Approaches to Mathematics Teaching:
Development of knowledge and skills (calculation);
• Focus on the development of mastery of the four operations;
• An emphasis on mental and written calculation and place value;
• Focus on developing secure knowledge of times tables up to 12x tables by the end of Year 4.
Development of mental strategies;
• Focus on the use of a range of mental strategies, using written and oral approaches;
• Specified time is dedicated to mental maths and in addition, practise of mental strategies is carried out in discrete activities;
• The teaching of mental strategies is integral to all mathematics lessons.
Problem solving and investigations;
• Development of a range of mental and written strategies to solve problems and to know the appropriate strategy to apply in different situations;
• Emphasis on developing the appropriate mathematical language in problem solving and the ability to relate problems to real life.
The procedure of CPA underpins all teaching and learning in mathematics at Springwell and carries across the three areas outlined above.
Cross Curricular Links:
Teachers will seek to take advantage of opportunities to make cross-curricular links through thorough, well thought out planning. Plans will incorporate time for pupils to practise and apply the skills, knowledge and understanding acquired through mathematics lessons to other curriculum areas.
We aim to ensure that all pupils progress and achieve highly in relation to prior attainment and personal targets. Teachers identify pupils who are under-achieving and take the following steps in response to their individual needs. In class, teachers will target specific gaps in pupils’ knowledge through differentiated teaching and TA support. Where needed intervention groups are used to raise the progress and attainment of targeted pupils.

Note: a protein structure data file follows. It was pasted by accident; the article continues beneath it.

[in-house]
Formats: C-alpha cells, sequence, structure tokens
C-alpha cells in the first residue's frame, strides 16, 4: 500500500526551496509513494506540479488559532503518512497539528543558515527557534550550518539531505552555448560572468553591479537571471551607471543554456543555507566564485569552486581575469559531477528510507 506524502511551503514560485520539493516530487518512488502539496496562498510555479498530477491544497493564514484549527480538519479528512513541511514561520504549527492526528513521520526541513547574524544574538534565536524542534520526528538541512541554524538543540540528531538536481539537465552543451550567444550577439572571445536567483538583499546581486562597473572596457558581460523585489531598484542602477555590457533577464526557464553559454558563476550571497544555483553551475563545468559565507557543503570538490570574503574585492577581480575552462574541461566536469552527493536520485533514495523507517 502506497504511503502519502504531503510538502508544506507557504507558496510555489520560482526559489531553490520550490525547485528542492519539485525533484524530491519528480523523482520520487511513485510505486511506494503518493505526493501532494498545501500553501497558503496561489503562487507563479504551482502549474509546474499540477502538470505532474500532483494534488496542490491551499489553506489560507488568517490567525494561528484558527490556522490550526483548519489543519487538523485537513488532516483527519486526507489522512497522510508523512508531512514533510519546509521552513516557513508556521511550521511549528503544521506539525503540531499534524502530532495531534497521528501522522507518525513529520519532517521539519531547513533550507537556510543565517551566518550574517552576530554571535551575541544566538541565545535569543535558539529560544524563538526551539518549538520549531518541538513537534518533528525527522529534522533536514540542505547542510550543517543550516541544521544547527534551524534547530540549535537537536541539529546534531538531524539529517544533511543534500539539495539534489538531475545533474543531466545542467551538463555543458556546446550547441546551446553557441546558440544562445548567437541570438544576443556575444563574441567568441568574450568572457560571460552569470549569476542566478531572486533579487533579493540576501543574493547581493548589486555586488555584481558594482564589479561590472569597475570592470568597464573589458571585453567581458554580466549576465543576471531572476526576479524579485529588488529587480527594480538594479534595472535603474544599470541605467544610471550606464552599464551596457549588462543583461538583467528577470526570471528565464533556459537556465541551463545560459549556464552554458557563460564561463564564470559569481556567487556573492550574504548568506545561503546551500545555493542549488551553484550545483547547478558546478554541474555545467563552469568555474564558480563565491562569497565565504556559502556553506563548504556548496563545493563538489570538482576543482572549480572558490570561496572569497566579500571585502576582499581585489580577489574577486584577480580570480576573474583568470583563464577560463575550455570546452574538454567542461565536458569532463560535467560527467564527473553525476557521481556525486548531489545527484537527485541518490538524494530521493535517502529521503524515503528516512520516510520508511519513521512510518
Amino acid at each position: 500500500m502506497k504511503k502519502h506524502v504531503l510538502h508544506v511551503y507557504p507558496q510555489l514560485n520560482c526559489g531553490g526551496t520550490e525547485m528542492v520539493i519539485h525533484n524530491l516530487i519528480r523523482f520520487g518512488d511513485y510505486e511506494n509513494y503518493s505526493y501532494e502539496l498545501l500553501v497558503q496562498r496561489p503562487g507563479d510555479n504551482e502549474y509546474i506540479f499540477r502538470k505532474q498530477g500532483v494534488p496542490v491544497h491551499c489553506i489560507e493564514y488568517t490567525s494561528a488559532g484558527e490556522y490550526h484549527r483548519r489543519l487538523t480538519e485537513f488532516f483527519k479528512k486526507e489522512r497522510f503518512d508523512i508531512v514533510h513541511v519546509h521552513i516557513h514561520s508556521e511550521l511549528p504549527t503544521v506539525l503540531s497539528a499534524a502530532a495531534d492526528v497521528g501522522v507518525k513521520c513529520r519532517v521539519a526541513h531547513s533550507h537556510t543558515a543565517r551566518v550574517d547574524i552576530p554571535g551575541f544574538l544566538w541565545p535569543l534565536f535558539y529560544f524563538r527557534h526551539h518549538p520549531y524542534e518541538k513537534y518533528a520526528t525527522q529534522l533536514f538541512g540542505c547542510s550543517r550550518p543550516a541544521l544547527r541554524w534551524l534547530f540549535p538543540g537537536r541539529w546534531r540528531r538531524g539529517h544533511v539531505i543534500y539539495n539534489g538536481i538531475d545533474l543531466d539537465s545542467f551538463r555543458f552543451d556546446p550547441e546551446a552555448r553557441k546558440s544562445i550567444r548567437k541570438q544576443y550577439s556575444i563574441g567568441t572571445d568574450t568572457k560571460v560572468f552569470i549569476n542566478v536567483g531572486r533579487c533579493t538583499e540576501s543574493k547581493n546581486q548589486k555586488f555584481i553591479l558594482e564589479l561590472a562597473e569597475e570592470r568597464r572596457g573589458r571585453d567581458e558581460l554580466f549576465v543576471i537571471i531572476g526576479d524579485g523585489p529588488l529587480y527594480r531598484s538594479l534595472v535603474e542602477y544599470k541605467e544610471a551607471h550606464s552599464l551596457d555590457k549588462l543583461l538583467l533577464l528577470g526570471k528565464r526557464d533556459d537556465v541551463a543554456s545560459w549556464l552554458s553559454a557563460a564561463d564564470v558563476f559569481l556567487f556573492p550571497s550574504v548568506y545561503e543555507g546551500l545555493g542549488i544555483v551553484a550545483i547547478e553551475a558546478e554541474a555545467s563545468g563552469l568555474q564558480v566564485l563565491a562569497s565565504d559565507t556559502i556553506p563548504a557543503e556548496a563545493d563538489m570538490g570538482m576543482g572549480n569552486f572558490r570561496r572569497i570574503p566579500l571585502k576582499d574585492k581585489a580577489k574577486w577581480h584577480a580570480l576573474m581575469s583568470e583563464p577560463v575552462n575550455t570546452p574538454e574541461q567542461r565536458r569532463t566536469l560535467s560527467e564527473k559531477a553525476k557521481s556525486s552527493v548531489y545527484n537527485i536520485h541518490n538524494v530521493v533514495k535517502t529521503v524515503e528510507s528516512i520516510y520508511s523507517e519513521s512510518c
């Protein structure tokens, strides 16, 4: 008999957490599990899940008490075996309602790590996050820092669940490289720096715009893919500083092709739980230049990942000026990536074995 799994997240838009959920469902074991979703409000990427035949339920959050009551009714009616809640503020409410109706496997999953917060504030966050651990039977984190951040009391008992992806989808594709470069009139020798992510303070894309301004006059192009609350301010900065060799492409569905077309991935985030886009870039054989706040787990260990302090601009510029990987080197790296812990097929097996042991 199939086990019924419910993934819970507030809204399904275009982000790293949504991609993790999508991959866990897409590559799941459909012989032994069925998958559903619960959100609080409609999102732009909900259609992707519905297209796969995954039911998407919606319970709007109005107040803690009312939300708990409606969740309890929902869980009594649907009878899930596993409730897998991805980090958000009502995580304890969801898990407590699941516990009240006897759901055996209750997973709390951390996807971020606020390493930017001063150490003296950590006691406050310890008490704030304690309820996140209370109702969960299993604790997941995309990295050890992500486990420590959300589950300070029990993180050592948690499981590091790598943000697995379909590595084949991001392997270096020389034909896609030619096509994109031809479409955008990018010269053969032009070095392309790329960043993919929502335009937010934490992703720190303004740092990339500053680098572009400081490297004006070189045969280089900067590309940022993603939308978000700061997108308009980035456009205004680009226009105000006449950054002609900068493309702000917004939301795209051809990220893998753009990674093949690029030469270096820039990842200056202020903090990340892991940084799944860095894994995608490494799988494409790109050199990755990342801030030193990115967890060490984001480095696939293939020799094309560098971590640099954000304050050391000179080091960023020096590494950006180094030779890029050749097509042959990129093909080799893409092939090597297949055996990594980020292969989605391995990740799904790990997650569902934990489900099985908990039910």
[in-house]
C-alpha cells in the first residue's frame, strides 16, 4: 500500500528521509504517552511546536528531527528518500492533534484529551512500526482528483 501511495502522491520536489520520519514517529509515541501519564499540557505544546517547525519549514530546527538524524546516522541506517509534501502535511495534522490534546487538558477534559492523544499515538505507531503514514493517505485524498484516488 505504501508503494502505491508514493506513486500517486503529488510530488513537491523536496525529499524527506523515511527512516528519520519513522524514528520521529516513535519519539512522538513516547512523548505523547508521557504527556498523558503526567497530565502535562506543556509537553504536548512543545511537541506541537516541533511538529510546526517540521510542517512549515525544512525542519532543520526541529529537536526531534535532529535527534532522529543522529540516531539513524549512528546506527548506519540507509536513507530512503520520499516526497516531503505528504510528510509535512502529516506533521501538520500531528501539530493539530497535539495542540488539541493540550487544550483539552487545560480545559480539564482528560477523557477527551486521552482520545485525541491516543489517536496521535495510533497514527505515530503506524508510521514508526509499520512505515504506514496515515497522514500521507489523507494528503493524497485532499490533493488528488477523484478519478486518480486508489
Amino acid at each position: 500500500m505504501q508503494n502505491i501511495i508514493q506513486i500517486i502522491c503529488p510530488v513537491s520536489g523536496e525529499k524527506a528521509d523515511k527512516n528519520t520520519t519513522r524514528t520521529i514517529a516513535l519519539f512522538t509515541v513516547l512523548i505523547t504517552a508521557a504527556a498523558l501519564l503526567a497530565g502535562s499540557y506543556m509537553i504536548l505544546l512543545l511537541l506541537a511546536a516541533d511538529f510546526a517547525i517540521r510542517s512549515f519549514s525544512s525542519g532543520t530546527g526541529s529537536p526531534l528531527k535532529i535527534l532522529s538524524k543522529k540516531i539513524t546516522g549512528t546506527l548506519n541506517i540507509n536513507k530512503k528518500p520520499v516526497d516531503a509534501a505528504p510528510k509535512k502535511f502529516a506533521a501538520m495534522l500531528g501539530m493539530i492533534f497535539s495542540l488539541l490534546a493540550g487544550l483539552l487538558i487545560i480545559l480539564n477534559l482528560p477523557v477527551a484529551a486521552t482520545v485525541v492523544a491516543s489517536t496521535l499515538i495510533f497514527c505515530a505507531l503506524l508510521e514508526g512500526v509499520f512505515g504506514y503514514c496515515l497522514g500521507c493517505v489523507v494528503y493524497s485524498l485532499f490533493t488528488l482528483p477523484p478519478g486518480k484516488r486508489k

To develop learning, pupils will be continuously assessed using a variety of strategies including: observation, questioning and marking in accordance with our school marking and feedback policy. Assessments are recorded onto pupil trackers in order to track the progress of pupils. This data in used to inform future planning, and to identify children for intervention and support. Each pupil will have progress and targets checked regularly.
We judge the impact of our mathematical teaching by:
• End of year assessments;
• Termly progress tests;
• Book and planning scrutiny;
• Lesson evaluations of the teaching of mathematics;
• Learning walks and pupil interviews.
Marking in mathematics follows the guidance set out in the marking and feedback policy.
Role of the Coordinator:
The co-ordinator is responsible for the strategic development of mathematics in order to improve achievement and the standards of teaching and learning. The subject leader for mathematics will monitor this curriculum area through, monitoring pupils’ books, talking to pupils and observing classroom practice through learning walks. In addition, the work of the subject leader involves supporting colleagues in the teaching of mathematics and informing teachers about current developments in the subject.
All pupils have equal access to the curriculum. This is monitored through lesson observations, book scrutiny and analysis of pupil performance throughout the school to ensure there is no disparity between groups.
The Governing Body:
Governors have the overall responsibility for agreeing this policy. Through the Curriculum Committee and full Governing Body they are responsible for monitoring the implementation of the mathematics policy including attainment of pupils and visits to school to monitor lessons, interview pupils and staff.